Zoologist, media consultant, and science writer, Dr Karl Shuker is also one of the best known cryptozoologists in the world. He is the author of such seminal works as Mystery Cats of the World (1989), The Lost Ark: New and Rediscovered Animals of the 20th Century (1993; greatly expanded in 2012 as The Encyclopaedia of New and Rediscovered Animals), Dragons: A Natural History (1995), In Search of Prehistoric Survivors (1995), The Unexplained (1996), From Flying Toads To Snakes With Wings (1997), Mysteries of Planet Earth (1999), The Hidden Powers of Animals (2001), The Beasts That Hide From Man (2003), Extraordinary Animals Revisited (2007), Dr Shuker's Casebook (2008), Karl Shuker's Alien Zoo: From the Pages of Fortean Times (2010), Cats of Magic, Mythology, and Mystery (2012), Mirabilis: A Carnival of Cryptozoology and Unnatural History (2013), Dragons in Zoology, Cryptozoology, and Culture (2013), The Menagerie of Marvels (2014), A Manifestation of Monsters (2015), Here's Nessie! (2016), and what is widely considered to be his cryptozoological magnum opus, Still In Search Of Prehistoric Survivors (2016) - plus, very excitingly, his first two long-awaited, much-requested ShukerNature blog books (2019, 2020).

Dr Karl Shuker's Official Website - http://www.karlshuker.com/index.htm

IMPORTANT: To view a complete, regularly-updated listing of my ShukerNature blog's articles (each one instantly clickable), please click HERE!

IMPORTANT: To view a complete, regularly-updated listing of my published books (each one instantly clickable), please click HERE!

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IMPORTANT: To view a complete, regularly-updated listing of my Starsteeds blog's poetry and other lyrical writings (each one instantly clickable), please click HERE!

IMPORTANT: To view a complete, regularly-updated listing of my Shuker In MovieLand blog's articles (each one instantly clickable), please click HERE!

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Tuesday 17 October 2023


The full wraparound cover of my brand-new, 34th book ShukerNature Book 3: Crystal Palace Dinosaurs, Jungle Walruses, and Other Belated Blog Beasts (© Dr Karl Shuker/Coachwhip Publishing)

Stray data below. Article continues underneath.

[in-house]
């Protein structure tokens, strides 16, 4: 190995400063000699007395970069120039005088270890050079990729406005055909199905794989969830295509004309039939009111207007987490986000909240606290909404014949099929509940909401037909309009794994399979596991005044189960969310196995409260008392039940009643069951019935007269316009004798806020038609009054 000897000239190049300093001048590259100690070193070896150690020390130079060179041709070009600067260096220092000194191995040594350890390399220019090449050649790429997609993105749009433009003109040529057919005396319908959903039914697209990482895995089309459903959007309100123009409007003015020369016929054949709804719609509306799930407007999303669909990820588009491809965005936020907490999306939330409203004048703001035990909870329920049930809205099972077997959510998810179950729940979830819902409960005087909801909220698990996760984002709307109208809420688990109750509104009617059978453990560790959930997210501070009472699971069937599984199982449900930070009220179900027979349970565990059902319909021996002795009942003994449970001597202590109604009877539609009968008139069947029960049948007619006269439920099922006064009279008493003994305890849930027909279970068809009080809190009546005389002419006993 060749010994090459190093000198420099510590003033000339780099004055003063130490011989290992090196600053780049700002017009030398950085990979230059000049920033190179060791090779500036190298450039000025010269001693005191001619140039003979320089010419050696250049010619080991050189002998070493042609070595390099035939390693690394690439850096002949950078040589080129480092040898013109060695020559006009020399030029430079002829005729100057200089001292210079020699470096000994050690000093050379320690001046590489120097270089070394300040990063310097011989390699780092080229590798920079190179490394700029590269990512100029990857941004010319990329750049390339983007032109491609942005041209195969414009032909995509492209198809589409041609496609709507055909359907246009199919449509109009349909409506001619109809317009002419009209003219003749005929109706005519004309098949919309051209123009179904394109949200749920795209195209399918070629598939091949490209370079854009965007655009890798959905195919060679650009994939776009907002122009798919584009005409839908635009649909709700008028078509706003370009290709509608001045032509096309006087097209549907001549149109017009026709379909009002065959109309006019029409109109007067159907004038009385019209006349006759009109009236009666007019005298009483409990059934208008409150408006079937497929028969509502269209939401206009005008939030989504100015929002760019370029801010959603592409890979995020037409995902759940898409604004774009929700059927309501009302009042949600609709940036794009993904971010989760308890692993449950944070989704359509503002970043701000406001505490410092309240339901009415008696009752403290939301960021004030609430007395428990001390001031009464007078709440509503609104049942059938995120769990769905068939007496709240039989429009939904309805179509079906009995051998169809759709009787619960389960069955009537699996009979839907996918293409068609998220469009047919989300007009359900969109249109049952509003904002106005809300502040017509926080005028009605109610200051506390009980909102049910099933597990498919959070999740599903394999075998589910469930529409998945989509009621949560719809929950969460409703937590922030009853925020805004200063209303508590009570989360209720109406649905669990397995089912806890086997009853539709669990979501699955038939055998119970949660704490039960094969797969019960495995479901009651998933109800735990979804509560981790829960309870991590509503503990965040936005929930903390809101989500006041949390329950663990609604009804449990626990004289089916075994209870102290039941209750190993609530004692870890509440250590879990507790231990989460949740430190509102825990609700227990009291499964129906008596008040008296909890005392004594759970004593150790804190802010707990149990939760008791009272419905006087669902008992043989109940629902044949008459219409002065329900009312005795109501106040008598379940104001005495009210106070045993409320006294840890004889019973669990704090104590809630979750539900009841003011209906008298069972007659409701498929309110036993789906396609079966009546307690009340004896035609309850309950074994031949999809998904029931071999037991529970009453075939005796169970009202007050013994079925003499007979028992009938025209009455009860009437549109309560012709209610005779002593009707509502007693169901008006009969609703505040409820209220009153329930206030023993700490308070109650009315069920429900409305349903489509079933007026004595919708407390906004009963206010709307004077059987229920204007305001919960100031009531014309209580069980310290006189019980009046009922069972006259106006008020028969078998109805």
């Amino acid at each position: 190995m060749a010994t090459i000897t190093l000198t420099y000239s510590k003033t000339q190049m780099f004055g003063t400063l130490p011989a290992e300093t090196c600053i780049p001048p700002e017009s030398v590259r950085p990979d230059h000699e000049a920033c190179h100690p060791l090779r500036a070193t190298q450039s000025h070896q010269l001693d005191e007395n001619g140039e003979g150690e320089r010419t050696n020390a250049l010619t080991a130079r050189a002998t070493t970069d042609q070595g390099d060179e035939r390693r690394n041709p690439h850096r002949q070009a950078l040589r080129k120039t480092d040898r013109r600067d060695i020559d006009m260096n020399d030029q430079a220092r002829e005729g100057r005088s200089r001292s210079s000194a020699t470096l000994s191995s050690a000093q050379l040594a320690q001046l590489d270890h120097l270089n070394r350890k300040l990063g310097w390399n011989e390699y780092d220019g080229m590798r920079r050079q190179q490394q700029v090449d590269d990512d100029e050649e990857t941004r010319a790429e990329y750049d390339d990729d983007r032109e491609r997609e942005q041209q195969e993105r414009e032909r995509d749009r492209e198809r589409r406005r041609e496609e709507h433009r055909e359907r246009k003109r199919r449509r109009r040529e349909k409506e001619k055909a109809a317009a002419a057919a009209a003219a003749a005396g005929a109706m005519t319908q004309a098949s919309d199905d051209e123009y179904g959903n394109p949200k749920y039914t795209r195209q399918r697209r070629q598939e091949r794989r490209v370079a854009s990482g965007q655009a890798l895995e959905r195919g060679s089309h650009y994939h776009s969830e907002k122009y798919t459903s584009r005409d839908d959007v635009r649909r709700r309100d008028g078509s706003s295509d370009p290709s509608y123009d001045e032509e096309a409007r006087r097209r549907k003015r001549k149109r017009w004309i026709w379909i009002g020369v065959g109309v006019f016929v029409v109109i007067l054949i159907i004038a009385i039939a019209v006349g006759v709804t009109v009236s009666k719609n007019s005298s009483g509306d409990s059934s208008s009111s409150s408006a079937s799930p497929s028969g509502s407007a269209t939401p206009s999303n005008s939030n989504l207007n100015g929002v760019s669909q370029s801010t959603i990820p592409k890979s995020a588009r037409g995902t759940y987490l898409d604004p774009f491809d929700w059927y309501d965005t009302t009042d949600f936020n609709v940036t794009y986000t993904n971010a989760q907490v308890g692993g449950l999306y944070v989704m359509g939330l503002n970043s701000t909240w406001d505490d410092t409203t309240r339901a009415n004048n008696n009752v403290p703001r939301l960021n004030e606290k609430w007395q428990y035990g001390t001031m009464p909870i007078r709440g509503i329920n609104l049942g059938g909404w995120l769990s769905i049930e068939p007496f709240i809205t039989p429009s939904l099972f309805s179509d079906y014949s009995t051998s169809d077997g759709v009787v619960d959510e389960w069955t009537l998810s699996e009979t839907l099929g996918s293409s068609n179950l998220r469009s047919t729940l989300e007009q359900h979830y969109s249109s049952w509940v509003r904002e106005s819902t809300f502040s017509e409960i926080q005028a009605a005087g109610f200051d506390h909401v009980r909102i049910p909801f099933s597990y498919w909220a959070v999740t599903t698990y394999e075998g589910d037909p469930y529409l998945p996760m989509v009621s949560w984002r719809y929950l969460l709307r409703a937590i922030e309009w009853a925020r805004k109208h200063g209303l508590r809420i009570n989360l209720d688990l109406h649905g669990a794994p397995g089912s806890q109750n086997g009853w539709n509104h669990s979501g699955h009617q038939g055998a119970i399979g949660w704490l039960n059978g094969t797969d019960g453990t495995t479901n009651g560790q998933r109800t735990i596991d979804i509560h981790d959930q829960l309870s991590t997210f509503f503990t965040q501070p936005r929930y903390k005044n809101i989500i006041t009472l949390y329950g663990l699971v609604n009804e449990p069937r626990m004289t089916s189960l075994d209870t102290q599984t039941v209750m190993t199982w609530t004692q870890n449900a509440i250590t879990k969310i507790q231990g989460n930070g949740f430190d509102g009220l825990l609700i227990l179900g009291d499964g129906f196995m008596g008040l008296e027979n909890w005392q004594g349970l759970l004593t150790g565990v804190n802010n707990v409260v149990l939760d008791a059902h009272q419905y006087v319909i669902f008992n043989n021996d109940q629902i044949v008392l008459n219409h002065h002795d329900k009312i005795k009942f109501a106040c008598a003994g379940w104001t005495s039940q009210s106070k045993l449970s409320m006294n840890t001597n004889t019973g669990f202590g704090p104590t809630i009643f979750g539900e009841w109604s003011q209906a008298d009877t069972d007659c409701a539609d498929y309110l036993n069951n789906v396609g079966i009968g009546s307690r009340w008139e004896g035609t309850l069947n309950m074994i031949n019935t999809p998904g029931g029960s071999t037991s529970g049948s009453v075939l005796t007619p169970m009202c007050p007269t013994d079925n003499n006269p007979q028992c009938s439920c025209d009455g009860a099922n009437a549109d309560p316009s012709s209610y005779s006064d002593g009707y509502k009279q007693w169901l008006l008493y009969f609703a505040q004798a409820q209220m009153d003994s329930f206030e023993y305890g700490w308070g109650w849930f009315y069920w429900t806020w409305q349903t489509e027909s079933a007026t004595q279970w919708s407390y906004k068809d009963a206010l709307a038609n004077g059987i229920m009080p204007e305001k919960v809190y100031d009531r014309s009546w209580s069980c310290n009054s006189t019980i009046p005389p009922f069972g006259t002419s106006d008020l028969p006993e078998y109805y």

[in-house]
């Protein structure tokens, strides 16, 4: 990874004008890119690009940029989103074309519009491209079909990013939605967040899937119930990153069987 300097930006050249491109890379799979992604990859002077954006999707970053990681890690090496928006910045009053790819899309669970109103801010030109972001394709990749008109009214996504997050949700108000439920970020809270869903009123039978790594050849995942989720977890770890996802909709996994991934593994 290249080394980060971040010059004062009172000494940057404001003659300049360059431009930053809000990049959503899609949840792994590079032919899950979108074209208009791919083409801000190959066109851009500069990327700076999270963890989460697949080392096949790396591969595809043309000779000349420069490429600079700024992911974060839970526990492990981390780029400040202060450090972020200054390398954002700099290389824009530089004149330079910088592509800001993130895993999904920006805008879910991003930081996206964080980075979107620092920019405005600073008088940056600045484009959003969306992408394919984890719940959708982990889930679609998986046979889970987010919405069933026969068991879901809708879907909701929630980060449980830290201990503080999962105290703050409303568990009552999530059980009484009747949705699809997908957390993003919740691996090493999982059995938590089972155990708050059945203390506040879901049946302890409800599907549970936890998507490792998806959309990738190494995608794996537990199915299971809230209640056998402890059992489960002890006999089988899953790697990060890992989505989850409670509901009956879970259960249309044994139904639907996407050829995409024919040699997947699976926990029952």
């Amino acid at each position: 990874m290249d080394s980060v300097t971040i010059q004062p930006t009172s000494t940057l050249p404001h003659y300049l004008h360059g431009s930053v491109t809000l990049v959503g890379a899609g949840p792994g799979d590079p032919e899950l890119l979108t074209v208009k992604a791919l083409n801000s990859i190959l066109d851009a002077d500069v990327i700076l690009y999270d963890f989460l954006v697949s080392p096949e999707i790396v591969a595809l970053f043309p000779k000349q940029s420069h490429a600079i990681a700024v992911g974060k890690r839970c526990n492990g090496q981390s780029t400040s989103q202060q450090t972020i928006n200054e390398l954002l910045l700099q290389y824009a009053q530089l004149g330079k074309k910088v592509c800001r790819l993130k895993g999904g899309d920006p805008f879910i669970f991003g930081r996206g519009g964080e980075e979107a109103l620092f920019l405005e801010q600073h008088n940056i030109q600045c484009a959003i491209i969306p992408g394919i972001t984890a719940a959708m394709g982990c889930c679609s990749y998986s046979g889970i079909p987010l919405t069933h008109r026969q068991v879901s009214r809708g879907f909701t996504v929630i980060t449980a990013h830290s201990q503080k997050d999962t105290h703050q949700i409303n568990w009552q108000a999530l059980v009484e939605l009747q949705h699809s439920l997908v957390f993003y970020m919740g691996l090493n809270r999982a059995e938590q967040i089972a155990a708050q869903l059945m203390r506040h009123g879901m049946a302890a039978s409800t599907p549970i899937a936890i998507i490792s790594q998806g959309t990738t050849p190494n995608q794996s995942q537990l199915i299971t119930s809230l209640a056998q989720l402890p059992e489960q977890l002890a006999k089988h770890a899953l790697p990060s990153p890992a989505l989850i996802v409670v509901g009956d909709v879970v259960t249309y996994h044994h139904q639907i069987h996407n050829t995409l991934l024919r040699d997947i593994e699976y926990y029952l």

I'm very happy to announce today that my 34th book is now officially published, and as you can discern from its title – ShukerNature Book 3: Crystal Palace Dinosaurs, Jungle Walruses, and Other Belated Blog Beasts it's a third compendium of my most significant ShukerNature blog posts, expanded and updated wherever possible, packed with colour and b/w illustrations, and 404 pages long.

If you have purchased either or both of my previous two (as I'm sure you have!!), you will know that ShukerNature Book 1 was devoted to creatures I'd blogged about that I referred to in its subtitle as cryptic. That is, not merely cryptozoological in most cases but also (indeed, especially) little-known, esoteric examples - from the likes of locust dragons, king hares, giant oil-drinking cathedral spiders, and Linnaeus's hellish fury worm, to medieval snail-cats, glowing lightbulb lizards, tizheruks, tsmoks, and many more offerings from the most obscure realms of unnatural history.

For ShukerNature Book 2, I concentrated upon creatures I'd blogged about that I referred to in its subtitle as monstrous. That is, straddling the often ill-defined borders between the mythological and the mundane, fantasy and fact, reverie and reality - such as living gorgons, bottled homunculi, fossil griffins, Lewis Carroll's mock turtle, Harry Potter's ambiguous amblypygid, and Doctor Dolittle's pushmi-pullyu, the Big Grey Man of Ben MacDhui, Wisconsin's giant grasshoppers, South America's photographed but non-existent 'ape', and all manner of other fascinating if macabre curiosities and caprices from the shadowy hinterlands of darkest zoology.

My first two ShukerNature compilation books (© Dr Karl Shuker/Coachwhip Publications)